Financial Accounting review questions
The financial accounting and reporting (FAR) test on the CPA exam has the same format as the auditing test. You have 4 hours to answer 90 multiple-choice questions and 7 simulation questions. Fifteen of the multiple-choice questions and one of the simulation questions are pretest items, which don’t count toward your grade.
Test-preparation companies recommend that you spend 150 to 180 hours studying for the FAR test. This test requires the most hours of study. Following are some factors to consider in your study plan.
Understanding source documents
The FAR test includes questions on your ability to post accounting transactions. CPAs post transactions using source documents. Source documents are the original records that support an accounting transaction.
If you haven’t worked as an accountant, talk to someone working in the industry about source documents. People who work in accounting use source documents to post transactions all the time. Run down the types of transactions that your test-prep material mentions Ask your friend about the source documents he or she uses for each type of transaction.
Here are some common transactions and the source documents used to post the transactions:
- Posting revenue (sales): Source documents include a copy of the invoice that was sent to the client. If the company sells a physical product, accountants typically require a shipping document. This document verifies that the product was shipped to the client. A CPA may also review a contract with the client or some sort of customer order form.
- An accountant would need several documents before a check goes out to a vendor. Most firms use a purchase order form (P.O.). A P.O. is a formal request from an employee for a product or service. If you manufacture blue jeans, your factory manager may complete a P.O. for denim, a raw material used in production.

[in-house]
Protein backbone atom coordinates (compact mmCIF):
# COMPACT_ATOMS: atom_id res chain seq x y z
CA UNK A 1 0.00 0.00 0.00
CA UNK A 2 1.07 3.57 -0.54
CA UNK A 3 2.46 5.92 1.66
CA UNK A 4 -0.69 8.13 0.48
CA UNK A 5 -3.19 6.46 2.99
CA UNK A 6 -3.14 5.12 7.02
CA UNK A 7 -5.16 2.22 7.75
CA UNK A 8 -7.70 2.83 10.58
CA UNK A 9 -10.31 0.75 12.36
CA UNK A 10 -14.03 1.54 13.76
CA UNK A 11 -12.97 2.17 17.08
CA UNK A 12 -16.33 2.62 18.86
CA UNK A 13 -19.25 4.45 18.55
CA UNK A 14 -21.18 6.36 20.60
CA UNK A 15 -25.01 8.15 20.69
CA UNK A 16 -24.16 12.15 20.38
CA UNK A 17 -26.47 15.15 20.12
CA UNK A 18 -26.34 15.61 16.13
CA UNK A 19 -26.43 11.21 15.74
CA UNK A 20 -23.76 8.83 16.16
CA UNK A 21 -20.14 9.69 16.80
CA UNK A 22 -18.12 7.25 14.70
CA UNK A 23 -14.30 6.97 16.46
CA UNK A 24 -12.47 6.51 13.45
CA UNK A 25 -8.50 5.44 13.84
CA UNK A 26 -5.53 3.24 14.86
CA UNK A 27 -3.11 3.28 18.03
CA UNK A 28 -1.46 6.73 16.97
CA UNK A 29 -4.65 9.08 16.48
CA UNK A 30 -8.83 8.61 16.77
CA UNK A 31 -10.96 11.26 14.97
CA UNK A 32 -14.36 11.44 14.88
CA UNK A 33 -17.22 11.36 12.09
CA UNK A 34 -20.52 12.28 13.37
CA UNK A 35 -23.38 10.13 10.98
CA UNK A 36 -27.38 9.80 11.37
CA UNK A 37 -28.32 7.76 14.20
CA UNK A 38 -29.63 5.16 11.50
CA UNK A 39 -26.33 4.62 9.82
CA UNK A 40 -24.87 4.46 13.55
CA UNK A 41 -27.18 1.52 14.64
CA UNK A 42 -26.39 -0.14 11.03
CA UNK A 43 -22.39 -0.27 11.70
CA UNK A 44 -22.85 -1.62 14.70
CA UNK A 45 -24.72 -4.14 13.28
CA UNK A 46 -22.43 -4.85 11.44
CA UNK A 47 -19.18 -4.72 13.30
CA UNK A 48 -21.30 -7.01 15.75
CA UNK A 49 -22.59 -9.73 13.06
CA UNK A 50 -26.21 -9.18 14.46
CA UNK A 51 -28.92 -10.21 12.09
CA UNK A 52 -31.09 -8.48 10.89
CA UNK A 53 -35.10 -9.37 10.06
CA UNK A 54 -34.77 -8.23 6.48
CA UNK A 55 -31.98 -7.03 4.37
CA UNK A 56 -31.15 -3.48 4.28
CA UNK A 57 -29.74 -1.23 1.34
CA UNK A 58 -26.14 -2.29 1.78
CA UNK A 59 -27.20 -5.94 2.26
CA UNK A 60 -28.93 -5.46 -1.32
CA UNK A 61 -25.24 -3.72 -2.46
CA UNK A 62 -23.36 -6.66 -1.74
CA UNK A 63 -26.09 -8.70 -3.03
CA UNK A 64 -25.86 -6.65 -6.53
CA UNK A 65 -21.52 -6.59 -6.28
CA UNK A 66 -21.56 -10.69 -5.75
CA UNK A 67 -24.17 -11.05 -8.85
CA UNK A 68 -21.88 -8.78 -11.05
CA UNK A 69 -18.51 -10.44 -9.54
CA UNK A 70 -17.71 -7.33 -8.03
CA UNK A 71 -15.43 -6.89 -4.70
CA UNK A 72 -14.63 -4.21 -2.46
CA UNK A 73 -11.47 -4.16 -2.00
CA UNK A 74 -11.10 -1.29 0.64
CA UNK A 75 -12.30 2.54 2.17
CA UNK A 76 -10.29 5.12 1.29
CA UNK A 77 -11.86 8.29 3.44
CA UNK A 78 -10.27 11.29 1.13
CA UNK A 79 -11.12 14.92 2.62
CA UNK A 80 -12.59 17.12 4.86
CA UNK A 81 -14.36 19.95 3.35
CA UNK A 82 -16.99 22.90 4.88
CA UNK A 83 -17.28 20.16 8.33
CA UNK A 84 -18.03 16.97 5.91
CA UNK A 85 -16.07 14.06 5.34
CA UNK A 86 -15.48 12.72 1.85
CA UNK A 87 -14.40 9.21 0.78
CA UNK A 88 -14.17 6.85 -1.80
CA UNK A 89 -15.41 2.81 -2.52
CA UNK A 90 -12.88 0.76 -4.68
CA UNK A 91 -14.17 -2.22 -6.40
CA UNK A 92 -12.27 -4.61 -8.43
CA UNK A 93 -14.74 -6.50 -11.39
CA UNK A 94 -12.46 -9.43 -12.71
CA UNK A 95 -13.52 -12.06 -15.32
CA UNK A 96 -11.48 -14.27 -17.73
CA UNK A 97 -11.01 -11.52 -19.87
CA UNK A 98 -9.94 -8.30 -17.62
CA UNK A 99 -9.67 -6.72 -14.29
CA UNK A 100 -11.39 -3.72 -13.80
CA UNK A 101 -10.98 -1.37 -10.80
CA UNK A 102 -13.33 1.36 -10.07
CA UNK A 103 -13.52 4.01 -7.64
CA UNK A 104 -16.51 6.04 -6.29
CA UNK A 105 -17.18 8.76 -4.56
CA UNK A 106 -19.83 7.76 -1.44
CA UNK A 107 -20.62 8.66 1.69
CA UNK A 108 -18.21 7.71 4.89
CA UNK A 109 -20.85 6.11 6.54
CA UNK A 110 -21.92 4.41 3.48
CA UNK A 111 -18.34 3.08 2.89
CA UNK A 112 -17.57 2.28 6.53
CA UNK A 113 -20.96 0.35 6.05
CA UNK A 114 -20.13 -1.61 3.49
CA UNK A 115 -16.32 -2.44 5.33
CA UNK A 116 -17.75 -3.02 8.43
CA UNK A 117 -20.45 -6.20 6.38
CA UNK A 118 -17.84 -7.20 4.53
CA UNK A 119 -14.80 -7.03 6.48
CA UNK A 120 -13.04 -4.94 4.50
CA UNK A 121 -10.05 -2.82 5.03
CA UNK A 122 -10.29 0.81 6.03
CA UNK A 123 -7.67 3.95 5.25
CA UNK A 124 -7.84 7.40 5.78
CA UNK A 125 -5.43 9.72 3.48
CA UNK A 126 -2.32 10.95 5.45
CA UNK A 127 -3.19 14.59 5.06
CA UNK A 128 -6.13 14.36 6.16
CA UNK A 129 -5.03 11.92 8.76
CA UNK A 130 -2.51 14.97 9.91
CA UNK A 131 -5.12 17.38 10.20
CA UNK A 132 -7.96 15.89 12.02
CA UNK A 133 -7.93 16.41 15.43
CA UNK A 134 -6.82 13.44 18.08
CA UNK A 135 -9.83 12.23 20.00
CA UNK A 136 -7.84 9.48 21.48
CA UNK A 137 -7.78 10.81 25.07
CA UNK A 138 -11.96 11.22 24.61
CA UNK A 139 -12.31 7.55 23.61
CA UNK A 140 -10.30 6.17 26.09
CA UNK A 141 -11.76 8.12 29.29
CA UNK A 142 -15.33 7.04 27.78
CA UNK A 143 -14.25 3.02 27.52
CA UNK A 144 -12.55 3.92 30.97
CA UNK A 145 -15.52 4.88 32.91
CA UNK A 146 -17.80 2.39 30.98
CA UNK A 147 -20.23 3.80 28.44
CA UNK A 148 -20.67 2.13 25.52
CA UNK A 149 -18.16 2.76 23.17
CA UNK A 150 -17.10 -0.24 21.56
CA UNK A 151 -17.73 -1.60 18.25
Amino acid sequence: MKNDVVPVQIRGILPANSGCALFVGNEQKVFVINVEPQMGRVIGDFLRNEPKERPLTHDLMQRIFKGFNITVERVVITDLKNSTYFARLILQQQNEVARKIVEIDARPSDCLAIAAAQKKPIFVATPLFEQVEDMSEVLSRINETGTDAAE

After the purchase order is approved, an order is placed with the vendor. When the denim is received, the vendor includes a copy of the invoice and a packing slip. The packing slip lists what was actually shipped. An accountant agrees the information (price, number of items, and so on) among the purchase order, the order sent to vendor, the invoice, and the shipping document.
If all the information agrees, a company official reviews the documents and writes the check for payment. Cash is reduced (credited) and an expense is posted (debited). In some cases, an expense is posted and an accounts payable balance is set up when the goods are received. When the company pays for the goods, accounts payable is debited (reduced), and cash is credited (reduced).
- Increases and decreases to inventory: Purchases increase inventory. An order is placed with a vendor, and goods are received into inventory. Inventory is debited (increased) and crediting sets up an accounts payable balance.
When a check is written for inventory, cash is reduced (credited) and accounts payable is reduced with a debit. Inventory, keep in mind, is an asset account. The inventory item doesn’t become an expense until it’s sold. When a sale is made, revenue or sales is increased. At the same time, inventory is reduced and cost of sales (an expense account) is increased.